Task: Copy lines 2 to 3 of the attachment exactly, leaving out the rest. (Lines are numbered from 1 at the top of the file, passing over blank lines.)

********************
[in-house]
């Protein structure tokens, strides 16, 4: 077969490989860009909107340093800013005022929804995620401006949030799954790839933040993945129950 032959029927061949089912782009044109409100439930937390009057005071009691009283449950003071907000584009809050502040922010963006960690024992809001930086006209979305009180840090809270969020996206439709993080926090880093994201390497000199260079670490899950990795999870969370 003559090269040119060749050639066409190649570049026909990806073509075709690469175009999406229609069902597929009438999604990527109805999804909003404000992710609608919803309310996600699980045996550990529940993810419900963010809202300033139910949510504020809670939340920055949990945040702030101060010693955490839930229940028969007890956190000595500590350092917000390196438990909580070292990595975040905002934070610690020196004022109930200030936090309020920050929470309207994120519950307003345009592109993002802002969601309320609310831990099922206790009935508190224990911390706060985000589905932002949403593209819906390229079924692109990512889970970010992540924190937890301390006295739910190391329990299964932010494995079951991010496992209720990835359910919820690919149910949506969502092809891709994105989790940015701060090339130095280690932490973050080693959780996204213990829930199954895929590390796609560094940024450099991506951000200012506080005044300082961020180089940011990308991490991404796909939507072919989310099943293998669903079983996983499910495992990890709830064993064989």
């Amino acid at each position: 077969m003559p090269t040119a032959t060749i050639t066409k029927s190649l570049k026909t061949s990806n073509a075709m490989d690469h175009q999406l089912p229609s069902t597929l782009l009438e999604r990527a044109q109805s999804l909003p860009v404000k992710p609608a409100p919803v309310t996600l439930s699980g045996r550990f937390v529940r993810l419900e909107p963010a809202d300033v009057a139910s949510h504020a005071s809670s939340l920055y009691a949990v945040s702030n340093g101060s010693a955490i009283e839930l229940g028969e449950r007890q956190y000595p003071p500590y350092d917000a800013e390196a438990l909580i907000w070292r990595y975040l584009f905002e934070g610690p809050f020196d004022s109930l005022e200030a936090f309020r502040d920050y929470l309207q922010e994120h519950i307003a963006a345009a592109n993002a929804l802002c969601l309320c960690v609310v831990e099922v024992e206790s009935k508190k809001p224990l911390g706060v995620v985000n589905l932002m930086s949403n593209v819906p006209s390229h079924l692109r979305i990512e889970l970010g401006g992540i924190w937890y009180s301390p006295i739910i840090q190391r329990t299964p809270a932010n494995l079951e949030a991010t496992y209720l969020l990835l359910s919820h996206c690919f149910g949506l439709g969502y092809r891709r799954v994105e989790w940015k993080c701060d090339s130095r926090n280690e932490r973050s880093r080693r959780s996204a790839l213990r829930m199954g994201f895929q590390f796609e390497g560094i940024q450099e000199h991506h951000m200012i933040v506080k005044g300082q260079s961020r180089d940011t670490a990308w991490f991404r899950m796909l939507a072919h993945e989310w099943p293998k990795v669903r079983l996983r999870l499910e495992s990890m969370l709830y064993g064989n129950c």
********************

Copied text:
């Protein structure tokens, strides 16, 4: 077969490989860009909107340093800013005022929804995620401006949030799954790839933040993945129950 032959029927061949089912782009044109409100439930937390009057005071009691009283449950003071907000584009809050502040922010963006960690024992809001930086006209979305009180840090809270969020996206439709993080926090880093994201390497000199260079670490899950990795999870969370 003559090269040119060749050639066409190649570049026909990806073509075709690469175009999406229609069902597929009438999604990527109805999804909003404000992710609608919803309310996600699980045996550990529940993810419900963010809202300033139910949510504020809670939340920055949990945040702030101060010693955490839930229940028969007890956190000595500590350092917000390196438990909580070292990595975040905002934070610690020196004022109930200030936090309020920050929470309207994120519950307003345009592109993002802002969601309320609310831990099922206790009935508190224990911390706060985000589905932002949403593209819906390229079924692109990512889970970010992540924190937890301390006295739910190391329990299964932010494995079951991010496992209720990835359910919820690919149910949506969502092809891709994105989790940015701060090339130095280690932490973050080693959780996204213990829930199954895929590390796609560094940024450099991506951000200012506080005044300082961020180089940011990308991490991404796909939507072919989310099943293998669903079983996983499910495992990890709830064993064989």
């Amino acid at each position: 077969m003559p090269t040119a032959t060749i050639t066409k029927s190649l570049k026909t061949s990806n073509a075709m490989d690469h175009q999406l089912p229609s069902t597929l782009l009438e999604r990527a044109q109805s999804l909003p860009v404000k992710p609608a409100p919803v309310t996600l439930s699980g045996r550990f937390v529940r993810l419900e909107p963010a809202d300033v009057a139910s949510h504020a005071s809670s939340l920055y009691a949990v945040s702030n340093g101060s010693a955490i009283e839930l229940g028969e449950r007890q956190y000595p003071p500590y350092d917000a800013e390196a438990l909580i907000w070292r990595y975040l584009f905002e934070g610690p809050f020196d004022s109930l005022e200030a936090f309020r502040d920050y929470l309207q922010e994120h519950i307003a963006a345009a592109n993002a929804l802002c969601l309320c960690v609310v831990e099922v024992e206790s009935k508190k809001p224990l911390g706060v995620v985000n589905l932002m930086s949403n593209v819906p006209s390229h079924l692109r979305i990512e889970l970010g401006g992540i924190w937890y009180s301390p006295i739910i840090q190391r329990t299964p809270a932010n494995l079951e949030a991010t496992y209720l969020l990835l359910s919820h996206c690919f149910g949506l439709g969502y092809r891709r799954v994105e989790w940015k993080c701060d090339s130095r926090n280690e932490r973050s880093r080693r959780s996204a790839l213990r829930m199954g994201f895929q590390f796609e390497g560094i940024q450099e000199h991506h951000m200012i933040v506080k005044g300082q260079s961020r180089d940011t670490a990308w991490f991404r899950m796909l939507a072919h993945e989310w099943p293998k990795v669903r079983l996983r999870l499910e495992s990890m969370l709830y064993g064989n129950c």